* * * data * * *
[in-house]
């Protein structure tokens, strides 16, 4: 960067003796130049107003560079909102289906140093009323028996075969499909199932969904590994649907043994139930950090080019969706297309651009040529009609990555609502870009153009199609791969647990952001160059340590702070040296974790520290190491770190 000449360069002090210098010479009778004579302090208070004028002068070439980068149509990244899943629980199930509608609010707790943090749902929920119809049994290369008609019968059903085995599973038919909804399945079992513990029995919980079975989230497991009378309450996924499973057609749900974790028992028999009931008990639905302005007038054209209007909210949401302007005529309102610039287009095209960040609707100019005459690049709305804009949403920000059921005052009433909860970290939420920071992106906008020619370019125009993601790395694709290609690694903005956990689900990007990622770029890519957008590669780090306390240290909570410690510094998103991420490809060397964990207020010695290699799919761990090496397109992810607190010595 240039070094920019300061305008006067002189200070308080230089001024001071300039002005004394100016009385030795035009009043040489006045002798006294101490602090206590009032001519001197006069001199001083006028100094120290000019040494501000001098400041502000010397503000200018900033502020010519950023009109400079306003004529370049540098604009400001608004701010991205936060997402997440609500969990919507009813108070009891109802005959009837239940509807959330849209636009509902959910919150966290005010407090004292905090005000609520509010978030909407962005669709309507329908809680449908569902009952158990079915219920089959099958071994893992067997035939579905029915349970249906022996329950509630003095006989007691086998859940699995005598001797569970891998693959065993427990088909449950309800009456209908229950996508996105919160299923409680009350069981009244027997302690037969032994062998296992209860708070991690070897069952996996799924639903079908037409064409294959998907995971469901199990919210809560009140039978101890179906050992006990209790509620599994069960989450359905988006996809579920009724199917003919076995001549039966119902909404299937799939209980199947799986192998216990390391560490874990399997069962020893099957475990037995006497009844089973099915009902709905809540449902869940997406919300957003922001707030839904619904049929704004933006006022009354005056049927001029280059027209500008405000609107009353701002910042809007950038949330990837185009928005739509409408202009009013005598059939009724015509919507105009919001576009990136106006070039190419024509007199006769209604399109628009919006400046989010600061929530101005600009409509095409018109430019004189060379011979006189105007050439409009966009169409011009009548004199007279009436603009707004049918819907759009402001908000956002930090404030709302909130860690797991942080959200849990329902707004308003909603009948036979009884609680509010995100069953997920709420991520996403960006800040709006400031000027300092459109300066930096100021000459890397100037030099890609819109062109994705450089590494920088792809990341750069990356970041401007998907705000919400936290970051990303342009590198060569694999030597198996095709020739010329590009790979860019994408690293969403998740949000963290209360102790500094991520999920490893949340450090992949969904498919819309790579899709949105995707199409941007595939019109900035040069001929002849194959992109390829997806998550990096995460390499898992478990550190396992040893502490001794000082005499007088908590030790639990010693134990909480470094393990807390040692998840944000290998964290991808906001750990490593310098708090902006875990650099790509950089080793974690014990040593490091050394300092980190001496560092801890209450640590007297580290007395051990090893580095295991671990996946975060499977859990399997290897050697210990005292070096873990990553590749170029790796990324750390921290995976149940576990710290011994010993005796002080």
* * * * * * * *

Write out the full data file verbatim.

[in-house]
């Protein structure tokens, strides 16, 4: 960067003796130049107003560079909102289906140093009323028996075969499909199932969904590994649907043994139930950090080019969706297309651009040529009609990555609502870009153009199609791969647990952001160059340590702070040296974790520290190491770190 000449360069002090210098010479009778004579302090208070004028002068070439980068149509990244899943629980199930509608609010707790943090749902929920119809049994290369008609019968059903085995599973038919909804399945079992513990029995919980079975989230497991009378309450996924499973057609749900974790028992028999009931008990639905302005007038054209209007909210949401302007005529309102610039287009095209960040609707100019005459690049709305804009949403920000059921005052009433909860970290939420920071992106906008020619370019125009993601790395694709290609690694903005956990689900990007990622770029890519957008590669780090306390240290909570410690510094998103991420490809060397964990207020010695290699799919761990090496397109992810607190010595 240039070094920019300061305008006067002189200070308080230089001024001071300039002005004394100016009385030795035009009043040489006045002798006294101490602090206590009032001519001197006069001199001083006028100094120290000019040494501000001098400041502000010397503000200018900033502020010519950023009109400079306003004529370049540098604009400001608004701010991205936060997402997440609500969990919507009813108070009891109802005959009837239940509807959330849209636009509902959910919150966290005010407090004292905090005000609520509010978030909407962005669709309507329908809680449908569902009952158990079915219920089959099958071994893992067997035939579905029915349970249906022996329950509630003095006989007691086998859940699995005598001797569970891998693959065993427990088909449950309800009456209908229950996508996105919160299923409680009350069981009244027997302690037969032994062998296992209860708070991690070897069952996996799924639903079908037409064409294959998907995971469901199990919210809560009140039978101890179906050992006990209790509620599994069960989450359905988006996809579920009724199917003919076995001549039966119902909404299937799939209980199947799986192998216990390391560490874990399997069962020893099957475990037995006497009844089973099915009902709905809540449902869940997406919300957003922001707030839904619904049929704004933006006022009354005056049927001029280059027209500008405000609107009353701002910042809007950038949330990837185009928005739509409408202009009013005598059939009724015509919507105009919001576009990136106006070039190419024509007199006769209604399109628009919006400046989010600061929530101005600009409509095409018109430019004189060379011979006189105007050439409009966009169409011009009548004199007279009436603009707004049918819907759009402001908000956002930090404030709302909130860690797991942080959200849990329902707004308003909603009948036979009884609680509010995100069953997920709420991520996403960006800040709006400031000027300092459109300066930096100021000459890397100037030099890609819109062109994705450089590494920088792809990341750069990356970041401007998907705000919400936290970051990303342009590198060569694999030597198996095709020739010329590009790979860019994408690293969403998740949000963290209360102790500094991520999920490893949340450090992949969904498919819309790579899709949105995707199409941007595939019109900035040069001929002849194959992109390829997806998550990096995460390499898992478990550190396992040893502490001794000082005499007088908590030790639990010693134990909480470094393990807390040692998840944000290998964290991808906001750990490593310098708090902006875990650099790509950089080793974690014990040593490091050394300092980190001496560092801890209450640590007297580290007395051990090893580095295991671990996946975060499977859990399997290897050697210990005292070096873990990553590749170029790796990324750390921290995976149940576990710290011994010993005796002080």